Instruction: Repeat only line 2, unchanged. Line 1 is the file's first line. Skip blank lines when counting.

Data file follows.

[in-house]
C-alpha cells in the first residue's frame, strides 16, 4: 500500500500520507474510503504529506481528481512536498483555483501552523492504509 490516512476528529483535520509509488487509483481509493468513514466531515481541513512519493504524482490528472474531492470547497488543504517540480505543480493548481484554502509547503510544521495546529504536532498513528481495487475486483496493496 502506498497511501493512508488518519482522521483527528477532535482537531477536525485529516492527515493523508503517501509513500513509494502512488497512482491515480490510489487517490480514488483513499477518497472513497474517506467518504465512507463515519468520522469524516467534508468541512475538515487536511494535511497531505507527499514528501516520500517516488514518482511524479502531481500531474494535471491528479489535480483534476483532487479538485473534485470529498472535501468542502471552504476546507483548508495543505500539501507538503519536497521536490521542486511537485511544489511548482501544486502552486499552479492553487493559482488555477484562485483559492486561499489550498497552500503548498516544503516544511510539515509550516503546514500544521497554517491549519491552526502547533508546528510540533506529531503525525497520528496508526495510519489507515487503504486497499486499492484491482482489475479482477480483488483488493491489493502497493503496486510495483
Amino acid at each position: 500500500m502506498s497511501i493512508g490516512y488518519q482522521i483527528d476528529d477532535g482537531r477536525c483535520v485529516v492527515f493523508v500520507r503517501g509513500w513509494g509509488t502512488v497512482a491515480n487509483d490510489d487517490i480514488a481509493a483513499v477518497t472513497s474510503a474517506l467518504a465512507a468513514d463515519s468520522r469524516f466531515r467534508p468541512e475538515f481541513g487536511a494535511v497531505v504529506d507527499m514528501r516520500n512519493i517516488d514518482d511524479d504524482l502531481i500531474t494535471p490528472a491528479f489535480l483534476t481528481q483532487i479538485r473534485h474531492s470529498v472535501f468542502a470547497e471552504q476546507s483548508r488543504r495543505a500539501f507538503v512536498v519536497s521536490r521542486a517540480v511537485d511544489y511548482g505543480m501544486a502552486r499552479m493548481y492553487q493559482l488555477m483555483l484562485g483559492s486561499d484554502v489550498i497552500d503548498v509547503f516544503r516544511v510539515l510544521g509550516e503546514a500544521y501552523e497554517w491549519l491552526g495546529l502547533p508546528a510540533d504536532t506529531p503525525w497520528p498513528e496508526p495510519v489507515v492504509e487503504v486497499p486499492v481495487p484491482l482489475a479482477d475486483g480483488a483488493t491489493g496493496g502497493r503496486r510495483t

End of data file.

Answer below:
C-alpha cells in the first residue's frame, strides 16, 4: 500500500500520507474510503504529506481528481512536498483555483501552523492504509 490516512476528529483535520509509488487509483481509493468513514466531515481541513512519493504524482490528472474531492470547497488543504517540480505543480493548481484554502509547503510544521495546529504536532498513528481495487475486483496493496 502506498497511501493512508488518519482522521483527528477532535482537531477536525485529516492527515493523508503517501509513500513509494502512488497512482491515480490510489487517490480514488483513499477518497472513497474517506467518504465512507463515519468520522469524516467534508468541512475538515487536511494535511497531505507527499514528501516520500517516488514518482511524479502531481500531474494535471491528479489535480483534476483532487479538485473534485470529498472535501468542502471552504476546507483548508495543505500539501507538503519536497521536490521542486511537485511544489511548482501544486502552486499552479492553487493559482488555477484562485483559492486561499489550498497552500503548498516544503516544511510539515509550516503546514500544521497554517491549519491552526502547533508546528510540533506529531503525525497520528496508526495510519489507515487503504486497499486499492484491482482489475479482477480483488483488493491489493502497493503496486510495483